Chatterdale

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5-15 lbs
8-11"
Unknown
Patterchi, Chadderdale

The Chatterdale is a small, active dog that generally has a playful but protective nature. They almost always stand under a foot tall and weigh less than twenty pounds, but they don’t seem to be aware of that. They are a cross between the Chihuahua, a tiny companion animal from Mexico, and the Patterdale Terrier, a small fox hunting Terrier bred in England, in an area called The Fells. These little dogs are typically friendly with most people, but can be aggressive towards other dogs and small animals and may not always be tolerant of children. Although the majority of Chatterdales will do well in an apartment environment due to their small size and slightly lower exercise needs, some of them may be a little too fond of barking to make it workable. 

Purpose
Companion
Date of Origin
Unknown
Ancestry
Chihuahua, Patterdale Terrier

Chatterdale Health

Average Size
Height: 8-11 inches Weight: 5-15 lbs
Height: 8-11 inches Weight: 5-15 lbs
Major Concerns
  • Patellar Luxation
  • Pulmonic Stenosis
  • Patent Ductus Arteriosus
Minor Concerns
  • Demodectic Mange
  • Allergies
  • Conjunctivitis
Occasional Tests
  • Blood Test
  • Heart
  • Skin Scraping
  • Physical Examination
  • Allergy Tests

Chatterdale Breed History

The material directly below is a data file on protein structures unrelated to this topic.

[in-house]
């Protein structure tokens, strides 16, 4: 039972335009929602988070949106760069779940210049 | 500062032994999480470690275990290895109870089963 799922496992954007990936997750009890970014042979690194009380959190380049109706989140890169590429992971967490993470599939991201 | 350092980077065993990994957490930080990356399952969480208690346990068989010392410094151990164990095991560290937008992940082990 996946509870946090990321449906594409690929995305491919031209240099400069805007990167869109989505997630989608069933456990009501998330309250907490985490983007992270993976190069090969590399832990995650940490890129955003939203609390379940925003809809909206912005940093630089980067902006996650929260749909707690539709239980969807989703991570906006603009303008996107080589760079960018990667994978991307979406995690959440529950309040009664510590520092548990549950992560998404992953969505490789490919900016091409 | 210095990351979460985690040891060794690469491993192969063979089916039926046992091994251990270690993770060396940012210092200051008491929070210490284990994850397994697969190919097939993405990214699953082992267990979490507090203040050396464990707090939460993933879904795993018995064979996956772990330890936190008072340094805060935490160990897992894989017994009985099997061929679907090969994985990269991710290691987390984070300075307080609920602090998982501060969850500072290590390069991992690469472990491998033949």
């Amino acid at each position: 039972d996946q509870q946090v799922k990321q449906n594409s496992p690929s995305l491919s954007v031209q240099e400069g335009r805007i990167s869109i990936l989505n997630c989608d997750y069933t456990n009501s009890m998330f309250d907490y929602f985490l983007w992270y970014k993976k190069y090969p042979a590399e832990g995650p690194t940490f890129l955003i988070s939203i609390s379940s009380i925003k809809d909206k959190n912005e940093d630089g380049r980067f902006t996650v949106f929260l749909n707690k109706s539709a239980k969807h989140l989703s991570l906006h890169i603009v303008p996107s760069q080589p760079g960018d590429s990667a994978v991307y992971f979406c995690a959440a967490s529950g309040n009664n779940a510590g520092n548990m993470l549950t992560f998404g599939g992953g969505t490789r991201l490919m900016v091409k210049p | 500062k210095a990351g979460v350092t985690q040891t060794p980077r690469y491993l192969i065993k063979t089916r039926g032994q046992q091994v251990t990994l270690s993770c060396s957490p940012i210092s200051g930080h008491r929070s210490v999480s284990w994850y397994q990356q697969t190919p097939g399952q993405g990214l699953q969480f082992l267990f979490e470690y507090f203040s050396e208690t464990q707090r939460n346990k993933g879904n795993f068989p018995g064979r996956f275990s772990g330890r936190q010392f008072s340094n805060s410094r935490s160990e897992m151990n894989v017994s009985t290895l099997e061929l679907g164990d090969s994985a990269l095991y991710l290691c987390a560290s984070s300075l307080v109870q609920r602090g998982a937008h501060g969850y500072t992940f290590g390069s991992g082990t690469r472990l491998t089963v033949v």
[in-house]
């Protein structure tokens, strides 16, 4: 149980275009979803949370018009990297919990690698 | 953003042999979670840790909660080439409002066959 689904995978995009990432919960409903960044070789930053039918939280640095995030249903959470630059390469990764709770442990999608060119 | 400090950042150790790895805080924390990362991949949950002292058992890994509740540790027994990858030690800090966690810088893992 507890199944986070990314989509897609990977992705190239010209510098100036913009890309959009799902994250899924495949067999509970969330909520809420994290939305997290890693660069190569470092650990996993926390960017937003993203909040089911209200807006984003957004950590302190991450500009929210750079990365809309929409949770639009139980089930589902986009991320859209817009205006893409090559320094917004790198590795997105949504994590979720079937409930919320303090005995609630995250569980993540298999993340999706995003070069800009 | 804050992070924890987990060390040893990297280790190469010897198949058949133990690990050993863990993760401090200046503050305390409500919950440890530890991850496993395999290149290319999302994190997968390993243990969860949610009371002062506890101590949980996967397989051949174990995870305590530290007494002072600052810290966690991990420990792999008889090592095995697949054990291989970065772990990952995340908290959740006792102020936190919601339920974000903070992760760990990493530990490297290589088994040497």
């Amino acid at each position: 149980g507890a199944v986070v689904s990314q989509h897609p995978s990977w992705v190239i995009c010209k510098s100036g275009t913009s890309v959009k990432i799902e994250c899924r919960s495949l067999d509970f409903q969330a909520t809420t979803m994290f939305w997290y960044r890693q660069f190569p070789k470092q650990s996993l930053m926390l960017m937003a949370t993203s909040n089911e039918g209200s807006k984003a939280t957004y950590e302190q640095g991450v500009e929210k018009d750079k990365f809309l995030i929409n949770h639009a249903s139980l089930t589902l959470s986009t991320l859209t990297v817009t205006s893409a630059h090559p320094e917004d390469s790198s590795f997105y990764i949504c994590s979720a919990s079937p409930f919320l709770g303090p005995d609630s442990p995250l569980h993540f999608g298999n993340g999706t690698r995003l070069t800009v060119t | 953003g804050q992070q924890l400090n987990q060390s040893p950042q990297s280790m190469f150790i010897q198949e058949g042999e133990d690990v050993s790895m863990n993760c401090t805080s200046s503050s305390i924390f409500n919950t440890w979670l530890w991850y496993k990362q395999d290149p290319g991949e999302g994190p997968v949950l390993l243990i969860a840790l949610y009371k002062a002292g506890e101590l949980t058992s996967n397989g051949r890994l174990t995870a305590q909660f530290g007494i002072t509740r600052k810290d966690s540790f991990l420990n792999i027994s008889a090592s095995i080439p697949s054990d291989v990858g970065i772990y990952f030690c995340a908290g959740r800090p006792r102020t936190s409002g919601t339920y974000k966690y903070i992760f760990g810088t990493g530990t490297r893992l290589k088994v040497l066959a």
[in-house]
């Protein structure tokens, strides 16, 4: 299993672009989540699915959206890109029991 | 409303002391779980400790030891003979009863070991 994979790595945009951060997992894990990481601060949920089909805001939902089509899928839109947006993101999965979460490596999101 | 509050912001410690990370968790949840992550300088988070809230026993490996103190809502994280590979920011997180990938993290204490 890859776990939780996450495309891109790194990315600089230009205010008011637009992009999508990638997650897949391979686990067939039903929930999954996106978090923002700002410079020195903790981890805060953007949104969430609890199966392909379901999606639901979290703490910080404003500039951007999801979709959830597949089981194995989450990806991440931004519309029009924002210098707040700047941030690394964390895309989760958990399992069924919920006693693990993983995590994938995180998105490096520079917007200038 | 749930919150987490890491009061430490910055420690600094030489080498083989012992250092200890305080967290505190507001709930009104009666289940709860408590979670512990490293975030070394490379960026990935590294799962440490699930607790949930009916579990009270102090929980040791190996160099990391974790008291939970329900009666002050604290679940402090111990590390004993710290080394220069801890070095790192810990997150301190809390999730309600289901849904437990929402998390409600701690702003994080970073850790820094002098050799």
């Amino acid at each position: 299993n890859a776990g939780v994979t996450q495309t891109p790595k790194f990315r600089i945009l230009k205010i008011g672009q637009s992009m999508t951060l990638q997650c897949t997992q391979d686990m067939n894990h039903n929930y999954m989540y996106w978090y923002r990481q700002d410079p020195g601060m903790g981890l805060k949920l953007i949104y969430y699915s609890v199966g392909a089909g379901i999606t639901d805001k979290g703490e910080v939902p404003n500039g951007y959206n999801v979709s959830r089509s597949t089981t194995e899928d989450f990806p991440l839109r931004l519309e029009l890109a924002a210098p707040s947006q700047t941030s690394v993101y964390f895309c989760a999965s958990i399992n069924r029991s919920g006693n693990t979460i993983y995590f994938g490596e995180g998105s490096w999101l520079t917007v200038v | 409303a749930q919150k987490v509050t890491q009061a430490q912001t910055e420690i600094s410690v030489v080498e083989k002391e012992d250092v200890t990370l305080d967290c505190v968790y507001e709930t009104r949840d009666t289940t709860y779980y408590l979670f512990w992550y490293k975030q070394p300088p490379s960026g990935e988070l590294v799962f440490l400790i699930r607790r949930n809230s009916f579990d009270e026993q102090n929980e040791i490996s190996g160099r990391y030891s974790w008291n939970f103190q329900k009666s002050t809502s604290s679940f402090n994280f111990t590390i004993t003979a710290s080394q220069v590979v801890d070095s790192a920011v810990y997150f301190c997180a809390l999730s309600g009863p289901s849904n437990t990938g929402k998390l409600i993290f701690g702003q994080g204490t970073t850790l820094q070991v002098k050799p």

The Chatterdale is a designer dog, an intentional cross between the spunky Chihuahua from Mexico and a tough little Terrier from the Fells in England known as the Patterdale Terrier. The Patterdale is a descendant of the Fell Terrier, a tough and enduring Terrier bred to hunt fox in the region it was named for. The first references to a Patterdale dog go back to the 1930’s, when a Border Terrier breeder by the name of Joe Bowman began to selectively breed his terriers. This breed was then further refined in the 1950’s and 60’s with contributions from Cyril Breay, Frank Buck, Tommy Dobson and Brian Nuttall. Although this breed of dog was recognized by the UKC in England in 1995, it has not yet been recognized by the American Kennel Club.  The modern Chihuahua’s full history is unknown, but DNA testing of the breed indicate that there are genetic ties to the ancient Techichi dog, a small wild dog that was native to Mexico and kept for companions and religious sacrifices by the indigenous Aztec people. What is clear is, that some of the earliest dogs that could be identified as Chihuahuas were found in Mexico in the mid 1800’s, although at that time this tiny breed didn’t have an official name. Merchants in Mexico, largely from the state of Chihuahua, began selling these portable and companionable animals to visitors from  other countries. In 1904, the first Chihuahuas were recognized by the American Kennel Club and just thirty were registered by 1913. Today they are listed the 30th most popular breed in the United States with well over 40,000 Chihuahuas registered with the AKC in 2012, and also enjoy great popularity in many other countries around the world, including the UK, the Philippines, and Australia.